Hammer Films

Stolen Face (Terence Fisher/Hammer, 1952)

In Britain during the 1950s and 60s Hammer Film Studios became synonymous with horror movies, though their output was a lot more varied than that including even the odd pirate adventure for instance. The company was originally set up as part of Exclusive Films in 1934, which distributed low budget movies including those made under the Hammer name. Exclusive dabbled briefly in film production before the onset of the war.

It renewed these activities in the late 1940s under a variety of banners, with ‘Hammer Film Productions’ being officially registered in 1949. Initially focusing on low budget adaptations of BBC radio series, in the 1950s they had some success producing a string of thrillers for the lower half of American double features, which usually mandated that a Hollywood actor appear as the lead even though filming was always undertaken in the UK. Along with their steady diet of comedies and radio adaptations (and then film versions of TV material too), these B-movie thrillers, produced economically on a 6-week schedule, are often highly entertaining and were a proving ground for many of the writers, directors, actors and technicians that the company would come to rely on in the heyday in the late 1950s as the producers of Gothic horrors starring Christopher Lee and Peter Cushing.

Paranoiac (Freddie Francis/Hammer, 1963)

Indeed Hammer came to be known for the family feel and look to their films – not just because of its reliance on stars like Lee and Cushing but also a variety of in-house talents like producer Anthony Hinds (who wrote as ‘John Elder’), writer-director John Gilling,  writer-producer Jimmy Sangster, directors Terence Fisher (both of which I have dedicated individual pages, linked below) and Freddie Francis as well as composer James Bernard, Art Director Bernard Robinson, cameraman Jack Asher and a host of other creative men and women. ‘In house’ also has a specific meaning when discussing Hammer’s output since in the 50s and 60s rather than rent space at film studios, they created their own premises by renting a succession of large country mansions and shooting all their films inside them and on the adjacent grounds. The most famous of these was ‘Down Place’, which having been initially leased in 1951 in a somewhat dilapidated state, was later largely rebuilt and renamed ‘Bray Studios’ – it was to remain their home until 1966.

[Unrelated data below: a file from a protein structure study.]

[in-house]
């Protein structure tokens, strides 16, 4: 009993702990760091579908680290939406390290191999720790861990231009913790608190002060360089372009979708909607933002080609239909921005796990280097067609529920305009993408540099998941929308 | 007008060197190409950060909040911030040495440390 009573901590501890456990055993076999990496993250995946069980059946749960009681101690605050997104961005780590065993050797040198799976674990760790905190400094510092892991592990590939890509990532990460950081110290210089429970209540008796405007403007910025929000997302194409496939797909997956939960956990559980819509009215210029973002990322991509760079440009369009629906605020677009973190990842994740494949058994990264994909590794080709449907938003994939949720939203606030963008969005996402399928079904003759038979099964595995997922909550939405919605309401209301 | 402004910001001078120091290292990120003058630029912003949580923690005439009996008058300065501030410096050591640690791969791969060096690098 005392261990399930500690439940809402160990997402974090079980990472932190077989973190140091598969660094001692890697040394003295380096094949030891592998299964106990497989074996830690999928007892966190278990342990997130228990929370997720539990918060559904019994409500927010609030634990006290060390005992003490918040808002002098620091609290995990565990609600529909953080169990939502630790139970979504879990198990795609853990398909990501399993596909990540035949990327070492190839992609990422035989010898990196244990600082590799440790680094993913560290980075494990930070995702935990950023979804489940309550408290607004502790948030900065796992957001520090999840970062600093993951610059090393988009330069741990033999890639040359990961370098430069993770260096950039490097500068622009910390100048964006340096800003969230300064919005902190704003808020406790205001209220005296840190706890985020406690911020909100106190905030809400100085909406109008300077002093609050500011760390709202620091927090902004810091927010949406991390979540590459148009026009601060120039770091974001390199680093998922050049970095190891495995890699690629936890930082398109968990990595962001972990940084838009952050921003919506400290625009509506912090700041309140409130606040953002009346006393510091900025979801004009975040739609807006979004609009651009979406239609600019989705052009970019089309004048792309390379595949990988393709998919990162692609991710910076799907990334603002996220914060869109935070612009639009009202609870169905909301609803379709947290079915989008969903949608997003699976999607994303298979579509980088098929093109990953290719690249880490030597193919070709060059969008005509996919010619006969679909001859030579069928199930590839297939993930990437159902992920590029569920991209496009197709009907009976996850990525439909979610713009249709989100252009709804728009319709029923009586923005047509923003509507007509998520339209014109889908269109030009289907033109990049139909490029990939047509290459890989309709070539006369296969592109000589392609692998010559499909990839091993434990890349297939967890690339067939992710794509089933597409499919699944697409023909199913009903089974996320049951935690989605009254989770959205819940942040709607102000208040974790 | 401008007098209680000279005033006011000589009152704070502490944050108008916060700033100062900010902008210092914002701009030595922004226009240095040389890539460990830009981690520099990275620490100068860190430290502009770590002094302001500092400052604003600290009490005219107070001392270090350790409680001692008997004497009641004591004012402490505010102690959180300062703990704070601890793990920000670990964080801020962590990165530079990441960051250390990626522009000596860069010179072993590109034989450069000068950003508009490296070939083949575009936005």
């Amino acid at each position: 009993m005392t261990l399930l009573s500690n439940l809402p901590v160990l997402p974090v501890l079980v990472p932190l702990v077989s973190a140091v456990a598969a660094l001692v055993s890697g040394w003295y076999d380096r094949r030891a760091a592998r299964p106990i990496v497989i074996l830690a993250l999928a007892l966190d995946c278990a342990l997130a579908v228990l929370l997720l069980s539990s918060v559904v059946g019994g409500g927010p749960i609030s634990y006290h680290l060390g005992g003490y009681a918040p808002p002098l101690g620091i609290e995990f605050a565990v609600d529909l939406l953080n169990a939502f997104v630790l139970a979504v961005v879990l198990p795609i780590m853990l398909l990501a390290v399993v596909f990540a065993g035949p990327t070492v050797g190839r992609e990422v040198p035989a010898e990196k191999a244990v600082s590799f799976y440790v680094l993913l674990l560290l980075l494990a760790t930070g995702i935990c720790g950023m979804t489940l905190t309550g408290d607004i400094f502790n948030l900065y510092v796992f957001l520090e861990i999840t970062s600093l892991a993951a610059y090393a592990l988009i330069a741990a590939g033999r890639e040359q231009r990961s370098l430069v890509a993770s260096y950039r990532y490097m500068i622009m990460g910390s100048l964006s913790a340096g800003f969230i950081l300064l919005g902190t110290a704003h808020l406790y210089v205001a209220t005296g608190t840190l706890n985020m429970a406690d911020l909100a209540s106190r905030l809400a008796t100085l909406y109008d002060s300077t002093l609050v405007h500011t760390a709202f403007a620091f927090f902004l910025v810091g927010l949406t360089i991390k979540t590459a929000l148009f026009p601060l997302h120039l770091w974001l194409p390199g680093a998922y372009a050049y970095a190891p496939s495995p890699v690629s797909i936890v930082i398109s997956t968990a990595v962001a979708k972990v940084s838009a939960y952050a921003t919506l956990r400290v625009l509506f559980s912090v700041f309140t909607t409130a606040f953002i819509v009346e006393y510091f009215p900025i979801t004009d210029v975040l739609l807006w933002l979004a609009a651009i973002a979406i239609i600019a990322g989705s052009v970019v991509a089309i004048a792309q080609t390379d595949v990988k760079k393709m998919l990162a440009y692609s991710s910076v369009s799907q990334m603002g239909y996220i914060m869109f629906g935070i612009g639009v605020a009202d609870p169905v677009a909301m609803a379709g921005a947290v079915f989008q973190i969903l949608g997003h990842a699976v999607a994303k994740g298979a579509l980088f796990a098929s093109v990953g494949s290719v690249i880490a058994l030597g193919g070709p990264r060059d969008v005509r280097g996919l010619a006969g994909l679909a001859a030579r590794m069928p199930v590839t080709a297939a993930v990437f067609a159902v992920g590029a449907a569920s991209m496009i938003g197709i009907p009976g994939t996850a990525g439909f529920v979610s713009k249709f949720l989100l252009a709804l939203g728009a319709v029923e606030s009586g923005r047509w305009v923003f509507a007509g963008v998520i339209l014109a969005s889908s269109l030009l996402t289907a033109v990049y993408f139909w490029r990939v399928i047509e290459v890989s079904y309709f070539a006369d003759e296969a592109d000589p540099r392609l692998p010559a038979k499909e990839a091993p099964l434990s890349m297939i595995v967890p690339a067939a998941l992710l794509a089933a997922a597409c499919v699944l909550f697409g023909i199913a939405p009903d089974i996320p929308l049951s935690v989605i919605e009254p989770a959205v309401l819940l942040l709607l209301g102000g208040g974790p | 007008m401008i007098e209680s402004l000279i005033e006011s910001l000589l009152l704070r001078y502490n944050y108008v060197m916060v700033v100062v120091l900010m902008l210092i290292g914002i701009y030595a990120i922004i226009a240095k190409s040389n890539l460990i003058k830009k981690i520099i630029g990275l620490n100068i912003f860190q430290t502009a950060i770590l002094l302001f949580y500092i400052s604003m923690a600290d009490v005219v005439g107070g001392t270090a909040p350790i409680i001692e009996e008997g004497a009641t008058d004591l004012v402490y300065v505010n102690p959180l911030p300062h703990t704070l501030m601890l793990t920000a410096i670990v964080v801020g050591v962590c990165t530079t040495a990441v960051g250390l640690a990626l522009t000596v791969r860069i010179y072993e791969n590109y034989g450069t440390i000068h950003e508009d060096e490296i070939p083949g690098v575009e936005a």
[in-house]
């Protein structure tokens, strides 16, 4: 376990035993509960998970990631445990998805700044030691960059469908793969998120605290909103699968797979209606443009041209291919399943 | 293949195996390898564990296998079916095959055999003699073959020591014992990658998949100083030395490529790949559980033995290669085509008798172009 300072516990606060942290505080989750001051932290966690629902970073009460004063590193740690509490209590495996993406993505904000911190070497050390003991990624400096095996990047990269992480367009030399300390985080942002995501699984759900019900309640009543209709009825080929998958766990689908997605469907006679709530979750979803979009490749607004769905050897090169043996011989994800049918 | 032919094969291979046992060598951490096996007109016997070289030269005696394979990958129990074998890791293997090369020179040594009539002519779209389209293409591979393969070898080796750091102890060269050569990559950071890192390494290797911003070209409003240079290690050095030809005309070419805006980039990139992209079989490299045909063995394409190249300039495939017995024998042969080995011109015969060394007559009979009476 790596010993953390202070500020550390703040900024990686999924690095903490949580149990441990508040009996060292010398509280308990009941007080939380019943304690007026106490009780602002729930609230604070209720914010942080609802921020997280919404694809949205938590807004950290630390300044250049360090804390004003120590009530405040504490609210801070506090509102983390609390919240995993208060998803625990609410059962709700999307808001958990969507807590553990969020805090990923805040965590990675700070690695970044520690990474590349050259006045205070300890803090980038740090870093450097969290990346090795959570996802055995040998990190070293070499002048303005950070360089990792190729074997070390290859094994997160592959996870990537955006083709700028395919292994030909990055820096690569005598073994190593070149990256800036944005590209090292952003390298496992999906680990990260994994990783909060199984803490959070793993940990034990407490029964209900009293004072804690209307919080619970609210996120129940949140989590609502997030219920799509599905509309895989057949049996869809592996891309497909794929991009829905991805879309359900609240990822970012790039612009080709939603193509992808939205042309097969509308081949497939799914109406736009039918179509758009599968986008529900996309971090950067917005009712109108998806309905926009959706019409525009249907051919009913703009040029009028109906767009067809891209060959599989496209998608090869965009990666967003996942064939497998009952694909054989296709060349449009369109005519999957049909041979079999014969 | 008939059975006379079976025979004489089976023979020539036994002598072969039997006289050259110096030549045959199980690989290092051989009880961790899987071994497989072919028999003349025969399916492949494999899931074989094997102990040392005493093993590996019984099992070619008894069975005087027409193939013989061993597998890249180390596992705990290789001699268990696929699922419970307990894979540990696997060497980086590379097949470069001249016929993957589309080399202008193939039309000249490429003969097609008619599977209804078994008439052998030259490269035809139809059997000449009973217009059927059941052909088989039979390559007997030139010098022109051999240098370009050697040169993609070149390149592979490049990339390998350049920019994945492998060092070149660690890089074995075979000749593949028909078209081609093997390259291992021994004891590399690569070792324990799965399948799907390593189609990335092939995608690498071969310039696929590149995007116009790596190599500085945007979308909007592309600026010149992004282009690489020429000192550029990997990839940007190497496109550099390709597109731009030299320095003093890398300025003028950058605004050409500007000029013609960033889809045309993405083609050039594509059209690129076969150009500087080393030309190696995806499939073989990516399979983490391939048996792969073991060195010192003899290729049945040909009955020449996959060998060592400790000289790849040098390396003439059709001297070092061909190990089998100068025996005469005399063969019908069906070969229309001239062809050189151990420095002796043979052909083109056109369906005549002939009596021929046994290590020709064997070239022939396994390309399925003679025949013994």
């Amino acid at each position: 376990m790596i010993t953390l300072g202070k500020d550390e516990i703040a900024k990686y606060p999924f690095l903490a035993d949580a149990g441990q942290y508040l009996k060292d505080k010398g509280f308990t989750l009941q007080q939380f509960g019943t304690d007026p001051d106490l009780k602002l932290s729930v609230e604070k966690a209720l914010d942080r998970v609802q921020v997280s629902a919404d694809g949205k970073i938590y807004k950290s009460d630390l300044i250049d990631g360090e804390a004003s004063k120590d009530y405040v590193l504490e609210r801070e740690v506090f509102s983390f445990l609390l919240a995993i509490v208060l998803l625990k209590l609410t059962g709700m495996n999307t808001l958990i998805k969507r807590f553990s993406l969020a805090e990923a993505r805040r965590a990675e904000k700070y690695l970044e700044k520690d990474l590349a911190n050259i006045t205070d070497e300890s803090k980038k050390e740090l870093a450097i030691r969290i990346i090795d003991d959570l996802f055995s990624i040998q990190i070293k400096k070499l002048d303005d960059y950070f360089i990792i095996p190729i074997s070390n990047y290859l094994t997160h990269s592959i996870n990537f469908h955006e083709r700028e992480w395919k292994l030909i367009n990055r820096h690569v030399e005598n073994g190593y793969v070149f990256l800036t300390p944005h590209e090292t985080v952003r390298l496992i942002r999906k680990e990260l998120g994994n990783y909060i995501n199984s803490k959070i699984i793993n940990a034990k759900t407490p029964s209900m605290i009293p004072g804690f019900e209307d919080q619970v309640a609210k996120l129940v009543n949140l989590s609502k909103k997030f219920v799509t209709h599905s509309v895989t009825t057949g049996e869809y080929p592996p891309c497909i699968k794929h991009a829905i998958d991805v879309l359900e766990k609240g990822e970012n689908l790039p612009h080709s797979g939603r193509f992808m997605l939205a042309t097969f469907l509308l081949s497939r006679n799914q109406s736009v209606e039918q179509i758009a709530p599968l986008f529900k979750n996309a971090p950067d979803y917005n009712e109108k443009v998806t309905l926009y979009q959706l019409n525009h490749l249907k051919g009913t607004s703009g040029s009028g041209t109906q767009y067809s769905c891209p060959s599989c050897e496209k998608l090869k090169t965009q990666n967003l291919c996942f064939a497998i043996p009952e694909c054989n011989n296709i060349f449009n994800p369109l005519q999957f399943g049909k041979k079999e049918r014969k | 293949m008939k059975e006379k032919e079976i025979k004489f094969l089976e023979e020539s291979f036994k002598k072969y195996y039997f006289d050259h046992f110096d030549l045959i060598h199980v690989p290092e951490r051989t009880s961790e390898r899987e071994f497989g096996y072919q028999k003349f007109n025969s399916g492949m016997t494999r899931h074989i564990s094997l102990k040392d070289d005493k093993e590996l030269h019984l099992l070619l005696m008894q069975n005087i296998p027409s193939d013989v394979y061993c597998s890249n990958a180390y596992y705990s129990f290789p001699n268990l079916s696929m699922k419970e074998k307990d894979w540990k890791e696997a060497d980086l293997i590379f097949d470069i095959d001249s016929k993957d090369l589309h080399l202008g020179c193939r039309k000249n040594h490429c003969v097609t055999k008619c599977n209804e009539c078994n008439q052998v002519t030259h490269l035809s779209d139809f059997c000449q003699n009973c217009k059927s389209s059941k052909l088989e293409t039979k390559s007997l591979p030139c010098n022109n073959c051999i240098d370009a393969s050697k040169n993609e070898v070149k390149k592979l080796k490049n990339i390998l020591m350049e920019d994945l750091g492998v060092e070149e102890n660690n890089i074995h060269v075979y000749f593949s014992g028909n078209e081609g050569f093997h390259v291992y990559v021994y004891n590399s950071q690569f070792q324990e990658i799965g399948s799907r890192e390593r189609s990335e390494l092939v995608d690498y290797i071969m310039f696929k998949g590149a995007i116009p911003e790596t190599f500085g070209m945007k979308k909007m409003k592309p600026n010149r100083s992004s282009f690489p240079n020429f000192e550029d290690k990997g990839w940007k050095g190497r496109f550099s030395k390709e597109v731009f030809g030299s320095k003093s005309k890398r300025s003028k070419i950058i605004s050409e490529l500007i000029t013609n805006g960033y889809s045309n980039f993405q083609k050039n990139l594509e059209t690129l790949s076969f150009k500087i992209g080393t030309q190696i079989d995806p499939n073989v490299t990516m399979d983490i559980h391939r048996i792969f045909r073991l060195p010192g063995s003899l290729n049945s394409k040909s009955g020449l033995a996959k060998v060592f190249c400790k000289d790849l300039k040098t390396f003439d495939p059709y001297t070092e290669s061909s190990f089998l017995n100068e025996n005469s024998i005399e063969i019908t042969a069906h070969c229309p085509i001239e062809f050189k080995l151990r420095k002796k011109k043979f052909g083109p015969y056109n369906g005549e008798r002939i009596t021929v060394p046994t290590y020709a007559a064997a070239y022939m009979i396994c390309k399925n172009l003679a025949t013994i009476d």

Jimmy Sangster (1927-2011)

The British writer-producer-director Jimmy Sangster (born James Henry Kinmel Sangster) is certainly best remembered for his long association with the Hammer Film Studios, where he first had a long career as an assistant director before moving on to be on of their most prolific writers – he is probably best known for his scripts for their many horror films such as The Curse of Frankenstein (1957) and Dracula (1957). However I am choosing to highlight his work in this blog because he was in fact much more interested in the mystery and thriller genre and most of his output can be described as suspense stories focusing on twists and turns rather than tales of horror or the supernatural.

I have added a dedicated section for Sangster and will be adding ones for directors Terence Fisher and Val Guest shortly.

Hell is a City (Val Guest/Hammer, 1960)

While their horror output is well represented on-line and in print, their thrillers, from their Noir-inflected 50s thrillers to the Psycho-inspired psychological suspense yarns of the 1960s, are the one I shall concentrate on here. Below is an index of many of the mystery films (some borderline SF/horror) that the company made, with links to my reviews added as they appear on this blog (with variant US titles added after an oblique where relevant: e.g. The Last Page / [US title] Man Bait)

Further reading …
Virtually all of the later Hammer thrillers from the 60s and early 70s are available on DVD, and a large chunk of the 1950s titles are too though sometimes under their US release titles, as in the case of those released under the ‘Hammer noir’ banner by the VCI label a few years ago.  Those interested in the history of the studio and the large quantity of films they produced will find a lot of fascinating material available online and in print, including the following:

Websites:

Bibliography

  • A New Heritage of Horror: The English Gothic Cinema by David Pirie (2007)
  • English Gothic by Jonathan Rigby (2010) [hard to find but a new edition is mooted]
  • Hammer Films – The Unsung Heroes: The Team Behind the Legend by Wayne Kramer (2010)
  • Hammer Films: The Bray Studios Years by Wayne Kramer (2008)
  • The Hammer Story by Marcus Hearn and Alan Barnes (2007)

17 Responses to Hammer Films

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